CAA-GETTY INTERNATIONAL PROGRAM

The CAA-Getty International Program, generously supported by the Getty Foundation, provides funding to between fifteen and twenty art historians, museum curators, and artists who teach art history to attend CAA’s Annual Conferences. The goal of the project is to increase international participation in CAA, to diversify the association’s membership, and to foster collaborations between North American art historians, artists, and curators and their international colleagues.

Since it began in 2012, the program has brought ninety scholars to the conferences, from forty-one countries located in Central and Eastern Europe, Russia, Asia, Southeast Asia, Africa, the Caribbean, and South America. Each year, a preconference colloquium on international topics in art history inaugurates the week, kicking off four days of conference sessions, meetings with new colleagues, and visits to museums and galleries. Subsequent to these events, the program has generated many scholarly collaborations, including publications, conferences, and exhibitions. Continue reading “CAA-GETTY INTERNATIONAL PROGRAM”

EXH : Los Angeles to New York: Dwan Gallery, 1959–1971, Sept 30 – Jan 29, 2017

Virginia Dawn, Franz Kline painting, 1962 by Dennis Hooper. Source: Pinterest
Virginia Dawn, Franz Kline painting, 1962 by Dennis Hooper. Source: Pinterest

The remarkable career of gallerist and patron Virginia Dwan will be featured front and center for the first time in an exhibition of some 100 works, featuring highlights from Dwan’s promised gift of her extraordinary personal collection to the National Gallery of Art. Founded by Dwan in a storefront in Los Angeles in 1959, Dwan’s West Coast enterprise was a leading avant-garde space in the early 1960s, presenting works by abstract expressionists, neo-dadaists, pop artists, and nouveaux réalistes, including Philip Guston, Franz Kline, Ad Reinhardt, Robert Rauschenberg, Claes Oldenburg, Edward Kienholz, Yves Klein, Arman, Martial Raysse, Niki de Sant Phalle, and Jean Tinguely. In 1965, Dwan established a gallery in New York where she presented groundbreaking exhibitions of such new tendencies as minimalism, conceptual art, and land art, featuring works by Carl Andre, Walter de Maria, Dan Flavin, Michael Heizer, Robert Morris, Sol LeWitt, Agnes Martin, Charles Ross, Robert Ryman, and Robert Smithson, among others. Dwan emerged as a leading patron of earth works during this period, sponsoring Heizer’s monumental sculptures Double Negative (1969) and City (begun 1972); Smithson’s masterpiece Spiral Jetty (1970); the first version of Walter de Maria’s Lightning Field (1974); and Ross’s Star Axis (begun 1971). The exhibition will trace Dwan’s activities and the emergence of an avant-garde gallery in an age of mobility, when air travel and the interstate highway system linked the two coasts and transformed the making of art and the sites of its exhibition.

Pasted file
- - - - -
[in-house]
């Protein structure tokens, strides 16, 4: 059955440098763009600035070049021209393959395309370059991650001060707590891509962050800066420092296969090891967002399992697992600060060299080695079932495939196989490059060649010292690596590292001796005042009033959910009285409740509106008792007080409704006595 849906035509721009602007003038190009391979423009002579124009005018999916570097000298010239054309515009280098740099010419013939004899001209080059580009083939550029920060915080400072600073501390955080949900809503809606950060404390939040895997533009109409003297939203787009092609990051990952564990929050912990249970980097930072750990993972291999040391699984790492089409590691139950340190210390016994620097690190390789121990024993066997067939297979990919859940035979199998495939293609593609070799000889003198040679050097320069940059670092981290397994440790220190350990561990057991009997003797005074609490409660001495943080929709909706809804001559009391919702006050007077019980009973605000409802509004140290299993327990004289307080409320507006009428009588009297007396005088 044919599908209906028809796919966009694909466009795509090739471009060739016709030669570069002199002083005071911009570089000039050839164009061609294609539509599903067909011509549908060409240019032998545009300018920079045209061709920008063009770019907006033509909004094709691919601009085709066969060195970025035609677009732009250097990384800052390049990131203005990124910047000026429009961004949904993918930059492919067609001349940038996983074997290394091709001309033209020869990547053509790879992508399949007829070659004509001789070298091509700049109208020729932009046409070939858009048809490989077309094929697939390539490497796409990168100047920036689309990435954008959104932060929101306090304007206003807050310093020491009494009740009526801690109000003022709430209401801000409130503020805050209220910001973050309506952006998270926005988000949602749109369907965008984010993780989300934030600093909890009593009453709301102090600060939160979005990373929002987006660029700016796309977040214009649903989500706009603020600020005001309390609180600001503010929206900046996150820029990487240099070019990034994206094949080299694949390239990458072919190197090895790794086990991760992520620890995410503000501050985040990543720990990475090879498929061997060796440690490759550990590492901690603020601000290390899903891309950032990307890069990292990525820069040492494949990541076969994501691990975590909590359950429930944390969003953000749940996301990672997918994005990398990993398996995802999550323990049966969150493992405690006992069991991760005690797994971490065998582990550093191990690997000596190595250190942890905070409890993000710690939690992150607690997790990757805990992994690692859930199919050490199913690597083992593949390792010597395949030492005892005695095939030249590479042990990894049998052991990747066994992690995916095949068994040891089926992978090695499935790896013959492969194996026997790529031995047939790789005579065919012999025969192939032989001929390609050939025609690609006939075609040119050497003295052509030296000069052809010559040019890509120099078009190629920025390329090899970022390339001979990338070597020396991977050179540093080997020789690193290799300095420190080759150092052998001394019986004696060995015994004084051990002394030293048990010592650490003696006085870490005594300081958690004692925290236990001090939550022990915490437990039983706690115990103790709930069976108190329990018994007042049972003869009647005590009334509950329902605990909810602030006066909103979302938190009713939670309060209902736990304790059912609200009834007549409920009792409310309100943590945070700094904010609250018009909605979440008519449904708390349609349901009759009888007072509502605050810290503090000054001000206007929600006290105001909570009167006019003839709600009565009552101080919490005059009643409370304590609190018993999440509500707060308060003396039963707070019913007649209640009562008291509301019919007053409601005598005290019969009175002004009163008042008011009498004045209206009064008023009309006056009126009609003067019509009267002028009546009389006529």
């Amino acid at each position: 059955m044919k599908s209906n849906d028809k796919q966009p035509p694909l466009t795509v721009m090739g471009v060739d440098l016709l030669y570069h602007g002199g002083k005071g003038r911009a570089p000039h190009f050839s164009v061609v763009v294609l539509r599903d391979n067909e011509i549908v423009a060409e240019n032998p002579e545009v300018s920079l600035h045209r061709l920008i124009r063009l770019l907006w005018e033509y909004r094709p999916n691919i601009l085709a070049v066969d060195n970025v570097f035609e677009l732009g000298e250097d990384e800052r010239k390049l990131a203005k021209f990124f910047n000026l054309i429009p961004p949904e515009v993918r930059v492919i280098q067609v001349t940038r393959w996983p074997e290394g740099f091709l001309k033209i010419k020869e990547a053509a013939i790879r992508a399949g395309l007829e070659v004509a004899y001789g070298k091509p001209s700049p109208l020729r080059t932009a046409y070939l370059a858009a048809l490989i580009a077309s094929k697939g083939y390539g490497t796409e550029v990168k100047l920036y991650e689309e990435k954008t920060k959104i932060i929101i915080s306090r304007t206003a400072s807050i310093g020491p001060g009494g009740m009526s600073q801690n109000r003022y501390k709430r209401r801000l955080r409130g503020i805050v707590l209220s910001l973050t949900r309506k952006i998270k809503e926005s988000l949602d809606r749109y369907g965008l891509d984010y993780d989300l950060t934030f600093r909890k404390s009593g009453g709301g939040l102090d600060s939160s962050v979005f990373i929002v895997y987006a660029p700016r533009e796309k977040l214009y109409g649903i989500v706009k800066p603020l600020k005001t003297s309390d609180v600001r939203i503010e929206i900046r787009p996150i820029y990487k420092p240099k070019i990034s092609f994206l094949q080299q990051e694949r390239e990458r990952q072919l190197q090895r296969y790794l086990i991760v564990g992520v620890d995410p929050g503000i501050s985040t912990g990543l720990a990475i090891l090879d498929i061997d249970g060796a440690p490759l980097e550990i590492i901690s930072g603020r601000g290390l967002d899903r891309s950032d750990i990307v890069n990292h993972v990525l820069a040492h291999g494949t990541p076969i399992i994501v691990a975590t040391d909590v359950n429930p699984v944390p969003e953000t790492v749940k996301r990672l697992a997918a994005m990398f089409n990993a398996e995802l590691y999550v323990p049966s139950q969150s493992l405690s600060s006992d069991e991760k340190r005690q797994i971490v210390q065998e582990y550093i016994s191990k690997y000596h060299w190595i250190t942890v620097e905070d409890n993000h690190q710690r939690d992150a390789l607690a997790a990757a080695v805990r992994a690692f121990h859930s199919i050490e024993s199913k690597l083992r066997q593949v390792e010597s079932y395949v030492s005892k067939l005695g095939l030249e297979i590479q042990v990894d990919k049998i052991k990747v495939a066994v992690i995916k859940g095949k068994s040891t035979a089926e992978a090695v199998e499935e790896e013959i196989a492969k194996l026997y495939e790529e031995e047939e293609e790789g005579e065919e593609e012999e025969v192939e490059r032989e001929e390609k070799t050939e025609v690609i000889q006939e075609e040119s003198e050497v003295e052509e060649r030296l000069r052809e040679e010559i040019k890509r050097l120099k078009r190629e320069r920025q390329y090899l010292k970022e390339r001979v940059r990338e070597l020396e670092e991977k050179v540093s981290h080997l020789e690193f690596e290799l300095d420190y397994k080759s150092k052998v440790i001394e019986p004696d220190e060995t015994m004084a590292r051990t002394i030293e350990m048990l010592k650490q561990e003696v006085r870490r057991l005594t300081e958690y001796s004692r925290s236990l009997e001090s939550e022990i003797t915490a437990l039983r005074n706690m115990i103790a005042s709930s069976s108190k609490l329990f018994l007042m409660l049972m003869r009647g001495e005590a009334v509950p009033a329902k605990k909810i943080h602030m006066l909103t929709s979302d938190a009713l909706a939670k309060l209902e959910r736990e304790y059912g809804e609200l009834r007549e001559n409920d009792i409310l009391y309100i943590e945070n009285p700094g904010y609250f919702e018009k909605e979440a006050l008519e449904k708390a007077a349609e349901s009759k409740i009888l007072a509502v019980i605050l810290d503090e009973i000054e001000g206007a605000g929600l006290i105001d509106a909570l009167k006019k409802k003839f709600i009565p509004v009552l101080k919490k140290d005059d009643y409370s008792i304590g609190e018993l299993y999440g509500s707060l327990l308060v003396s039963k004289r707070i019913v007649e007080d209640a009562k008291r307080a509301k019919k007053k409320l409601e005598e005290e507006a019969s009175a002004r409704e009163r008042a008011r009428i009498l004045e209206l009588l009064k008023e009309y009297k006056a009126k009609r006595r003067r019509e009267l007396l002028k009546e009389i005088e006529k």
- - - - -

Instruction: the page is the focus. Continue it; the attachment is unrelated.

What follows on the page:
Organization: Organized by National Gallery of Art, Washington

Other Venues: Los Angeles County Museum of Art, March 19–September 10, 2017

Source : National Gallery of Art, Washington

Header Image (random): Virginia Dwan standing in the Language III installation (May 24–June 18, 1969). Detail. Photo courtesy Dwan Archive